Bitcoin’s meteoric year is making digital currency owners richer while raising fears that things are getting out of hand.
One investment vehicle stands out – the Bitcoin Investment Trust (GBTC), which is designed to track asset prices but actually trades at a significant premium to the underlying holdings.
Specifically, the price of bitcoin had jumped 170% in 2017 as of Wednesday’s close. Confidence, however, had jumped by around 336%, raising alarm bells that investors trying to capitalize on the rise are taking too much risk.
The big problem is the net asset value, or the price of a stock relative to the underlying holdings.
GBTC holds 174,174 bitcoins, according to the latest regulatory deposit. Multiplying that by the current price of bitcoin and dividing it by the number of shares outstanding suggests a price in the range of $ 250. Instead, the price closed at $ 528 on Wednesday.
âFor investors who buy into the fund, such large premiums are a disaster to come,â Sumit Roy wrote in an analysis for ETF.com.
Almost at the right time, the price of the trust fell on Thursday, down more than 8% in afternoon trading, even as bitcoin rose about 1.5%.
A spokesperson for the director of the trust, Grayscale, said the company is prohibited by law from commenting.
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GBTC is like an exchange traded fund in that it is passively managed and seeks to replicate the movement of bitcoin. It has been around since May 2015 and is not listed on a major stock exchange, but trades on âpink leavesâ or the over-the-counter market. The trust offers investors a rare chance to invest in digital currency without having to purchase bitcoin.
However, the inability to replicate the price in the way, say, the SPDR Gold Shares ETF accurately tracks the metal, is an issue that became particularly acute earlier this year. Grayscale sought in January to make the trust a fully-fledged ETF and was not allowed to create any new shares.
“Why would anyone pay a premium for this? Obviously, the product isn’t performing incredibly well,” said Spencer Bogart, head of research at Blockchain Capital and former seller-side analyst who covered GBTC during his interview. launch.
Bogart believes that the answer to his question is largely due to the fact that there are few or no other alternatives to investing in bitcoin without having to go through the process of actually buying digital currency.
Twin brothers Cameron and Tyler Winklevoss have so far failed to bring a bitcoin ETF to market. Earlier this year, the Securities and Exchange Commission rejected a request for funds that would trade under the symbol COIN. However, the commission decided to review this decision.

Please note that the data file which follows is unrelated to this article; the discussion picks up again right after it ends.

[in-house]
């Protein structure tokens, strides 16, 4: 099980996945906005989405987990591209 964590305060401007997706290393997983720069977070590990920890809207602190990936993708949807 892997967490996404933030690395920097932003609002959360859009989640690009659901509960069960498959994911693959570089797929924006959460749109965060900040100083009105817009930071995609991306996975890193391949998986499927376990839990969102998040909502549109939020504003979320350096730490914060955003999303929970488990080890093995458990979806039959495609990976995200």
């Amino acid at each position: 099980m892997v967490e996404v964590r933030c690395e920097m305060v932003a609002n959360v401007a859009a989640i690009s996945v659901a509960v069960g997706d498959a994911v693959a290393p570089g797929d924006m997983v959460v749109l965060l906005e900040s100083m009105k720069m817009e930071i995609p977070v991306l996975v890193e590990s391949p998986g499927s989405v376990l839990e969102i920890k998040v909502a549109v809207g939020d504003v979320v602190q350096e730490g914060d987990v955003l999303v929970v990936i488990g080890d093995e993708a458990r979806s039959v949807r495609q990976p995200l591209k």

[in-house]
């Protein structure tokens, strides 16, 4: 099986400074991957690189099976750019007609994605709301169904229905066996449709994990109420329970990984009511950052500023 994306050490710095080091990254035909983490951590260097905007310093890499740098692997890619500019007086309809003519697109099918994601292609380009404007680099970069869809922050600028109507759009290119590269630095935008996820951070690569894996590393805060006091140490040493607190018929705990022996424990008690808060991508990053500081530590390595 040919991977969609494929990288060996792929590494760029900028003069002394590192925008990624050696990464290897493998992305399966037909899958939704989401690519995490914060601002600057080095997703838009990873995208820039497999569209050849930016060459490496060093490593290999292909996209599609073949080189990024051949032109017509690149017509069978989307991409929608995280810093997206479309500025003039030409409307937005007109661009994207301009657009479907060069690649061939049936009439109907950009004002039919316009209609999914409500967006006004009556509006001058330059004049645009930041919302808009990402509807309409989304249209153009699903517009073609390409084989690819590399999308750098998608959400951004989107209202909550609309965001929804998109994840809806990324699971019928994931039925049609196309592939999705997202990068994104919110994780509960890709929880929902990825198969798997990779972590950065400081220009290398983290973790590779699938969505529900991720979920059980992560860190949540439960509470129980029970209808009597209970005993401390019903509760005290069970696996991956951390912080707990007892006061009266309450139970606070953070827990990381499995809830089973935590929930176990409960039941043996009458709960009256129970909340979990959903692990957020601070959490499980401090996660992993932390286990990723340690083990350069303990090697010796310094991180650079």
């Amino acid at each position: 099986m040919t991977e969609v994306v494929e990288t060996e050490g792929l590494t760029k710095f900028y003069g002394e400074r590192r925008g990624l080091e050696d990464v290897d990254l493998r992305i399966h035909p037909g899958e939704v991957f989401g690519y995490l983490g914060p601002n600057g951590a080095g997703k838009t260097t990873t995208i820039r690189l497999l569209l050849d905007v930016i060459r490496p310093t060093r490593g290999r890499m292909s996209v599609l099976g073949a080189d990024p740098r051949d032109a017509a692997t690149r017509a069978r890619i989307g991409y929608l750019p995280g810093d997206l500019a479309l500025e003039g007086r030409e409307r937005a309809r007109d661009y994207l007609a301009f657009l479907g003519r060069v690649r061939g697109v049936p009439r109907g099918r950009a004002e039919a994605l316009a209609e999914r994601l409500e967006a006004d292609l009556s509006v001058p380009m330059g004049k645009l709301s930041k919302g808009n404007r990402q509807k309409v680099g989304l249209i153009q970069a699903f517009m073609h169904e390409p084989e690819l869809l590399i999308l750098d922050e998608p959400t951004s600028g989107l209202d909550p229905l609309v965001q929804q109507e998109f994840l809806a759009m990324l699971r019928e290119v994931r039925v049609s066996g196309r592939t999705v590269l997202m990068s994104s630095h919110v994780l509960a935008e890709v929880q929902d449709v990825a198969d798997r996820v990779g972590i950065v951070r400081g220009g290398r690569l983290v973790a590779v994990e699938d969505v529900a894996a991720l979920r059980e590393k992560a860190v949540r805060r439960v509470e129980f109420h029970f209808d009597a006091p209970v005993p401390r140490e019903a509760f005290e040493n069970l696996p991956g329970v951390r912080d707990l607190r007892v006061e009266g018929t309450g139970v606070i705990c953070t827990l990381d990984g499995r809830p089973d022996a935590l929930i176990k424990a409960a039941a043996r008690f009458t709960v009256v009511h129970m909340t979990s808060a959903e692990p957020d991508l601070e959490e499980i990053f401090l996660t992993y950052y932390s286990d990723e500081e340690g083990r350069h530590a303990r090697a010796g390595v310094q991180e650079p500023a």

âA lot of investment managers have a mandate to invest in registered securities. Spot bitcoin is not a registered security,â Bogart said. âReally, this is the best we have available. It put a traditional wrap around an otherwise esoteric asset. It was something that people could touch. They really wanted to be exposed and that was the only way to. do it.”
If the GBTC effort or the Winklevoss deposit is to be successful, they will likely have to demonstrate a better ability to track the price of bitcoin. Most ETFs successfully use a variety of techniques to ensure that the price represents the value of the underlying securities, whether it is a core stock index, a category of bonds or of a currency.
GBTC is billed as an open-ended investment trust, which means it can sell an unlimited number of shares, unlike a closed-end fund. However, the fund no longer issues new shares or allows redemptions since it requested the conversion of the fund into an ETF so that it can resume normal operations.
Roy said the issues with the trust could actually help the Winklevoss case.
“The SEC can either help investors by allowing a regulated ETF that trades near NAV to come into the market, or they can get in the way and see those same investors hurt when they buy bitcoin directly from exchanges. untested or through faulty GBTC, “he wrote.
As for investors looking to find their way into the bitcoin universe, they will need to understand that buying the currency is risky but that trust seems even riskier.
âThere is clearly a risk. Someone could be right about the underlying bitcoin movement but lose money,â Bogart added. “How well do you appreciate the characteristics (of trust)? It’s really an individual question to answer.”
WATCH: Mark Cuban explains why he thinks bitcoin is a bubble.